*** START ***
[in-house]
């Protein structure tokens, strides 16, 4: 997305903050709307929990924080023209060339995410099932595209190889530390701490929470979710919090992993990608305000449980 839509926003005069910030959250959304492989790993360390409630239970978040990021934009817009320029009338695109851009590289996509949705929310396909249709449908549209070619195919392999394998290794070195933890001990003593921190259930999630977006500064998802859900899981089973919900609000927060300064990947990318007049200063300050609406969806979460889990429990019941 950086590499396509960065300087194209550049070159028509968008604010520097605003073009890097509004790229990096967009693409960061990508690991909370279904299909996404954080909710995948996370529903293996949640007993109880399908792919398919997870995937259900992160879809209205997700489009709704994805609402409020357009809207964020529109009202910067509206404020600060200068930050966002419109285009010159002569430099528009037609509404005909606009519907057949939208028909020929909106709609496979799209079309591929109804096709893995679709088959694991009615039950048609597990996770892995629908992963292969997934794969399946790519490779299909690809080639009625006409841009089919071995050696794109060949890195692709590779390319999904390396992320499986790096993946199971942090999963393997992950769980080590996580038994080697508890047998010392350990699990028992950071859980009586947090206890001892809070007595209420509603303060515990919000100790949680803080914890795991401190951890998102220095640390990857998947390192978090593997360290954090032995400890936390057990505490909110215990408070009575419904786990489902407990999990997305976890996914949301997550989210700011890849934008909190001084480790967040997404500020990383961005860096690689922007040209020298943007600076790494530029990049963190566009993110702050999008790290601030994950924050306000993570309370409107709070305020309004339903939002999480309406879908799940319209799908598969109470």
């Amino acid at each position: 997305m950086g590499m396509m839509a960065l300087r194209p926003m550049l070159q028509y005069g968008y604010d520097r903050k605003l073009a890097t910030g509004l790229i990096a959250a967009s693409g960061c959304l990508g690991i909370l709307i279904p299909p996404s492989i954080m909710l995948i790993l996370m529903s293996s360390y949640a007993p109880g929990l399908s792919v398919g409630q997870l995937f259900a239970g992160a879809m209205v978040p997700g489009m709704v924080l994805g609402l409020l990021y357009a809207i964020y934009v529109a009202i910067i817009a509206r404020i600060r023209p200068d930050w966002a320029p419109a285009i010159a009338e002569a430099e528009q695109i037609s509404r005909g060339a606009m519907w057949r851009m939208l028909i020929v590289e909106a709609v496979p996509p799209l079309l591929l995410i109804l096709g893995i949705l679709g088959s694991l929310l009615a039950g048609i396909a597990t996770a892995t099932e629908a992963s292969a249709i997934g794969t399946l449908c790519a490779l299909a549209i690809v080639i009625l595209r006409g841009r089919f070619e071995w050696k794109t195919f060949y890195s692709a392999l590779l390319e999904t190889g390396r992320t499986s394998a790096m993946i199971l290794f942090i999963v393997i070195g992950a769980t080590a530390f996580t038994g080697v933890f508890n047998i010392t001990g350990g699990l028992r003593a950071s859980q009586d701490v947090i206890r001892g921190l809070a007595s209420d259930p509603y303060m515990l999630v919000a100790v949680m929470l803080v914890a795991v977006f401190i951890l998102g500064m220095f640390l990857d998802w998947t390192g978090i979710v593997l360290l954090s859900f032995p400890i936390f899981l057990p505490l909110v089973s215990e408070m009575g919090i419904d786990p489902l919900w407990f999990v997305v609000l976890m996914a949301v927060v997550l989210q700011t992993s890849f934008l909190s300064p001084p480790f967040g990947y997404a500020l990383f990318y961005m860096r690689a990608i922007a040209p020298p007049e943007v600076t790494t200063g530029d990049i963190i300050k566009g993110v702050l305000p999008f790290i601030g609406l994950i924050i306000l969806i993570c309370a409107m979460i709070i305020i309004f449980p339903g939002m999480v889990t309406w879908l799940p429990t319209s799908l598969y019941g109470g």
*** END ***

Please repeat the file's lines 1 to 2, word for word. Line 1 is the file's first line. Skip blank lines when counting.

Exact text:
[in-house]
């Protein structure tokens, strides 16, 4: 997305903050709307929990924080023209060339995410099932595209190889530390701490929470979710919090992993990608305000449980 839509926003005069910030959250959304492989790993360390409630239970978040990021934009817009320029009338695109851009590289996509949705929310396909249709449908549209070619195919392999394998290794070195933890001990003593921190259930999630977006500064998802859900899981089973919900609000927060300064990947990318007049200063300050609406969806979460889990429990019941 950086590499396509960065300087194209550049070159028509968008604010520097605003073009890097509004790229990096967009693409960061990508690991909370279904299909996404954080909710995948996370529903293996949640007993109880399908792919398919997870995937259900992160879809209205997700489009709704994805609402409020357009809207964020529109009202910067509206404020600060200068930050966002419109285009010159002569430099528009037609509404005909606009519907057949939208028909020929909106709609496979799209079309591929109804096709893995679709088959694991009615039950048609597990996770892995629908992963292969997934794969399946790519490779299909690809080639009625006409841009089919071995050696794109060949890195692709590779390319999904390396992320499986790096993946199971942090999963393997992950769980080590996580038994080697508890047998010392350990699990028992950071859980009586947090206890001892809070007595209420509603303060515990919000100790949680803080914890795991401190951890998102220095640390990857998947390192978090593997360290954090032995400890936390057990505490909110215990408070009575419904786990489902407990999990997305976890996914949301997550989210700011890849934008909190001084480790967040997404500020990383961005860096690689922007040209020298943007600076790494530029990049963190566009993110702050999008790290601030994950924050306000993570309370409107709070305020309004339903939002999480309406879908799940319209799908598969109470």